I wake at noon. I brush my teeth. I proceed towards the kitchen to grab my lunch. I head out of the bedroom towards the living room, turn the telly on to FOX, and I open up my laptop to surf the internet.
what I have just described is my typical Sunday routine, and today is no different. except for the fact that I’ve just turned nineteen.
nineteen years old on the nineteenth of october. huh? how ’bout that.
I expected nineteen to feel different; to feel like a sudden sense of maturity and age and responsibility has been bestowed upon me; to feel everything that screams I just grew one year older!, but I am at a terrible loss. I feel exactly the same as I did a day before, three days before, the week before, and perhaps even the month before. I expect to feel; to be different but everything’s the fucking same!
it is with this realisation of progress (or lack thereof) that I realise— this is probably what growing up feels like. a birthday becomes just another one of those dates that linger at the back of your mind; one of those things you feel should really be important but you can’t seem to really care about. a birthday is not as important or significant as what’s on your to-do list or some big and important events that are coming up.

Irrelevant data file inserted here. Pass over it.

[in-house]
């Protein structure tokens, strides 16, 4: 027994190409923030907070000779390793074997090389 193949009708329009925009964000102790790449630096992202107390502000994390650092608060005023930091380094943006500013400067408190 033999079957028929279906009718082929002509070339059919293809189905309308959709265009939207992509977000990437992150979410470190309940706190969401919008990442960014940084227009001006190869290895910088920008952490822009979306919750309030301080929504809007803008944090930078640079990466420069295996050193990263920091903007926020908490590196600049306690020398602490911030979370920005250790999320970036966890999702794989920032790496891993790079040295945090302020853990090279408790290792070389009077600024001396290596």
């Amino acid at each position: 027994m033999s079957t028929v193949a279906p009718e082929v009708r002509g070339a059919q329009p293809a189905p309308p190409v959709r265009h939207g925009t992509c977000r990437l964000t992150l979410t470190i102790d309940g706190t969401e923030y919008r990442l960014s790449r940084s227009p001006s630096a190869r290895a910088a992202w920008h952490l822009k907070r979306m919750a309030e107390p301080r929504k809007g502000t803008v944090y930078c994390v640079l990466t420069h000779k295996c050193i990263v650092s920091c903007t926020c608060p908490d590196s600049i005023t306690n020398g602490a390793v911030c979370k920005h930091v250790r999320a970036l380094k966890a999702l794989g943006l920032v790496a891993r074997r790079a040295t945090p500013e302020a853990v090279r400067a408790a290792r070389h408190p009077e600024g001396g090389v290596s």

I had this conversation with a choir mate, let’s call him J, during my JC2 year on his birthday:
“happy birthday J!”
“so whatcha gonna do today?”
“what do you mean nothing? it’s your BIRTHDAY! YOUR EIGHTEENTH BIRTHDAY!”
“what is there to do? if I wanted to eat good food, I could eat good food every day and every day would be my birthday. so there’s nothing really special there.”
“you could, huh, drink legally?”
“I enjoy a good wine or so. I’ve never really found the point in drinking just to get drunk…”
and the conversation goes off tangent from there. but the point is indeed glaring: what does a birthday and growing a year older really mean in the grand scheme of things?
it is at this point where I realise that age is really nothing but a number. and I am disappointed that it took me this long to see the light of things.
when I was twelve, I couldn’t wait to turn thirteen and escape the dread of primary (elementary) school. [a mindset which I would come to regret seven years down the road]
when I was thirteen, I couldn’t wait to turn fifteen to escape being the smallest of the secondary-education-food-chain; I couldn’t wait to stop being the runt of the litter of secondary school kids.
when I was fifteen, I couldn’t wait to turn sixteen because Americanisation has given us movies in which teenagers are shown to have ‘sweet sixteen’ birthday parties which are really fun and they become entirely different people— more independent and ultimately more cool. I wanted to become cooler.
when I turned sixteen, I felt close to nothing. I wasn’t awarded any special privileges with turning sixteen (with the exception of being able to watch NC16 movies, but it was so close to the ‘O’ Level exams at the time); I really wanted to turn eighteen so I could drink legally without any hassle and stay out late without being booked and do other things that the ‘cool’ kids seemed to do. oh, and I certainly didn’t feel any cooler— I felt exactly the same. boring and annoyed and wanting the exams to end as soon as possible.